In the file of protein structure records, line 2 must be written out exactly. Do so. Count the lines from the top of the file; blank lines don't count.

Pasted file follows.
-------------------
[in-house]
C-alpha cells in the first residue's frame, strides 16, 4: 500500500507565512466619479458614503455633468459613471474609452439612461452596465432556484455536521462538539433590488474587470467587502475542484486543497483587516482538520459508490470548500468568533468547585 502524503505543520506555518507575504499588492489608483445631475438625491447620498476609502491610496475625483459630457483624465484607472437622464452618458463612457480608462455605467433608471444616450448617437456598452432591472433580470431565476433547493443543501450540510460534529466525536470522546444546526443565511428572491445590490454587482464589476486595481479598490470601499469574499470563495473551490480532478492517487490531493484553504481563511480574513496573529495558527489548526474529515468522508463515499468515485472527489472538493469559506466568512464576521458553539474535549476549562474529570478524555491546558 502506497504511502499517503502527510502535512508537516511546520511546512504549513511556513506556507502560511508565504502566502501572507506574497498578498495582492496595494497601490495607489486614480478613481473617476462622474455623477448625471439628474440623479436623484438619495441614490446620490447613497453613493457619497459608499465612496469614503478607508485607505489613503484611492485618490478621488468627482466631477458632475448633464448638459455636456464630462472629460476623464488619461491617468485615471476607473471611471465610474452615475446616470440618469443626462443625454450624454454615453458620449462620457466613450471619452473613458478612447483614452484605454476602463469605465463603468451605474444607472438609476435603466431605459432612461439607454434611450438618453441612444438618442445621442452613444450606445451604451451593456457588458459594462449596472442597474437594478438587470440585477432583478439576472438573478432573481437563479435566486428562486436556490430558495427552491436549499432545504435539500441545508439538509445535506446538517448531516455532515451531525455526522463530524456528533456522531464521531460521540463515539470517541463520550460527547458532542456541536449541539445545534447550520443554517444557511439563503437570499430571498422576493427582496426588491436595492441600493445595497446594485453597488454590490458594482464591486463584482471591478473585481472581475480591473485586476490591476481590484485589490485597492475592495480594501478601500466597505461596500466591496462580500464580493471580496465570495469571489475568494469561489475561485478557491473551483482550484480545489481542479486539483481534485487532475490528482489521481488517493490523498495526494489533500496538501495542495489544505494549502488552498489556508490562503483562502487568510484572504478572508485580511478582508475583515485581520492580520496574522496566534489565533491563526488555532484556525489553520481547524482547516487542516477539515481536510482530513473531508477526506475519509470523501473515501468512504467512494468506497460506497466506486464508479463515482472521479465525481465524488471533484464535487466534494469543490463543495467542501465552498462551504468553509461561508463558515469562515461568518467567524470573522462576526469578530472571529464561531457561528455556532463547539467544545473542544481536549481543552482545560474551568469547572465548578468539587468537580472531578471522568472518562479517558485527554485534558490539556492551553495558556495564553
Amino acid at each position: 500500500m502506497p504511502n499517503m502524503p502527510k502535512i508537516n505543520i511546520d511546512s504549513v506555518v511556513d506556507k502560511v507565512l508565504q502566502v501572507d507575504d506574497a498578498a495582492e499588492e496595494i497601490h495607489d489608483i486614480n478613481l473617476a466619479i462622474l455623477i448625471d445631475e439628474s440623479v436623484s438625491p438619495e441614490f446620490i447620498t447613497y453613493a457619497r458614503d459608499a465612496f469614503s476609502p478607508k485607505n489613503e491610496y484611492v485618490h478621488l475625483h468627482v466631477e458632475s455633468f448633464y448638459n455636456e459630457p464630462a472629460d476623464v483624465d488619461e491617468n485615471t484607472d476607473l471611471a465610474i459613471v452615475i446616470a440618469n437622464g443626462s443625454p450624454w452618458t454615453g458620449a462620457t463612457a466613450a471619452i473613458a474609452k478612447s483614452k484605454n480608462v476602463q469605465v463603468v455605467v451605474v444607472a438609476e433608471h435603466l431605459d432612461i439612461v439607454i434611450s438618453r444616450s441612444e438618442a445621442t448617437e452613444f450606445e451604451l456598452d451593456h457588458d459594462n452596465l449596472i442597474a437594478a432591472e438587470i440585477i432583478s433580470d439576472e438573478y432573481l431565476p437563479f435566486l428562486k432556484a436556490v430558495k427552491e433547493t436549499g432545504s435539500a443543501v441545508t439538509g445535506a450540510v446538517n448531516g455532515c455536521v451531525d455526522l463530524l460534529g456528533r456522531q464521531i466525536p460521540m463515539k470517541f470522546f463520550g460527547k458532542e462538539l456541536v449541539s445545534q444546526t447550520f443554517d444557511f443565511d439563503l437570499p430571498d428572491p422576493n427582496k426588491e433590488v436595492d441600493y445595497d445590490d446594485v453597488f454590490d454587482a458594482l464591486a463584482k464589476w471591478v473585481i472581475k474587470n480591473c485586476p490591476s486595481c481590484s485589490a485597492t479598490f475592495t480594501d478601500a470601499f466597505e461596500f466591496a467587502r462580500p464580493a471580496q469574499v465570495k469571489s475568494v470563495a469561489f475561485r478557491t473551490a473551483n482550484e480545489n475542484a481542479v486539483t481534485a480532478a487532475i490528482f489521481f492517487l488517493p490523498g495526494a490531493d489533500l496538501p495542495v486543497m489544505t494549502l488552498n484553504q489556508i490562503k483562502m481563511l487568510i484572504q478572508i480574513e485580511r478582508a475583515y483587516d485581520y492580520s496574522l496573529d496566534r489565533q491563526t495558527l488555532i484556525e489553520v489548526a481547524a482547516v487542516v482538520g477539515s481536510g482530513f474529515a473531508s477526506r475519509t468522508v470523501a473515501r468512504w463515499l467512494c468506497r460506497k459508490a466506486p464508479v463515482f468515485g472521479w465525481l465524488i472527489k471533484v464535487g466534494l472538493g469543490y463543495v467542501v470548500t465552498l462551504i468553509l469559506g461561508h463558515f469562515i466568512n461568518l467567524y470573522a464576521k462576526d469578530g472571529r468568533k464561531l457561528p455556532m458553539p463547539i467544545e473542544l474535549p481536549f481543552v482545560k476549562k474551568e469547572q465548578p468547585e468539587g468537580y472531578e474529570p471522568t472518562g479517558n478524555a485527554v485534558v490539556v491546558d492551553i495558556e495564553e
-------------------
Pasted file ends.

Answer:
C-alpha cells in the first residue's frame, strides 16, 4: 500500500507565512466619479458614503455633468459613471474609452439612461452596465432556484455536521462538539433590488474587470467587502475542484486543497483587516482538520459508490470548500468568533468547585 502524503505543520506555518507575504499588492489608483445631475438625491447620498476609502491610496475625483459630457483624465484607472437622464452618458463612457480608462455605467433608471444616450448617437456598452432591472433580470431565476433547493443543501450540510460534529466525536470522546444546526443565511428572491445590490454587482464589476486595481479598490470601499469574499470563495473551490480532478492517487490531493484553504481563511480574513496573529495558527489548526474529515468522508463515499468515485472527489472538493469559506466568512464576521458553539474535549476549562474529570478524555491546558 502506497504511502499517503502527510502535512508537516511546520511546512504549513511556513506556507502560511508565504502566502501572507506574497498578498495582492496595494497601490495607489486614480478613481473617476462622474455623477448625471439628474440623479436623484438619495441614490446620490447613497453613493457619497459608499465612496469614503478607508485607505489613503484611492485618490478621488468627482466631477458632475448633464448638459455636456464630462472629460476623464488619461491617468485615471476607473471611471465610474452615475446616470440618469443626462443625454450624454454615453458620449462620457466613450471619452473613458478612447483614452484605454476602463469605465463603468451605474444607472438609476435603466431605459432612461439607454434611450438618453441612444438618442445621442452613444450606445451604451451593456457588458459594462449596472442597474437594478438587470440585477432583478439576472438573478432573481437563479435566486428562486436556490430558495427552491436549499432545504435539500441545508439538509445535506446538517448531516455532515451531525455526522463530524456528533456522531464521531460521540463515539470517541463520550460527547458532542456541536449541539445545534447550520443554517444557511439563503437570499430571498422576493427582496426588491436595492441600493445595497446594485453597488454590490458594482464591486463584482471591478473585481472581475480591473485586476490591476481590484485589490485597492475592495480594501478601500466597505461596500466591496462580500464580493471580496465570495469571489475568494469561489475561485478557491473551483482550484480545489481542479486539483481534485487532475490528482489521481488517493490523498495526494489533500496538501495542495489544505494549502488552498489556508490562503483562502487568510484572504478572508485580511478582508475583515485581520492580520496574522496566534489565533491563526488555532484556525489553520481547524482547516487542516477539515481536510482530513473531508477526506475519509470523501473515501468512504467512494468506497460506497466506486464508479463515482472521479465525481465524488471533484464535487466534494469543490463543495467542501465552498462551504468553509461561508463558515469562515461568518467567524470573522462576526469578530472571529464561531457561528455556532463547539467544545473542544481536549481543552482545560474551568469547572465548578468539587468537580472531578471522568472518562479517558485527554485534558490539556492551553495558556495564553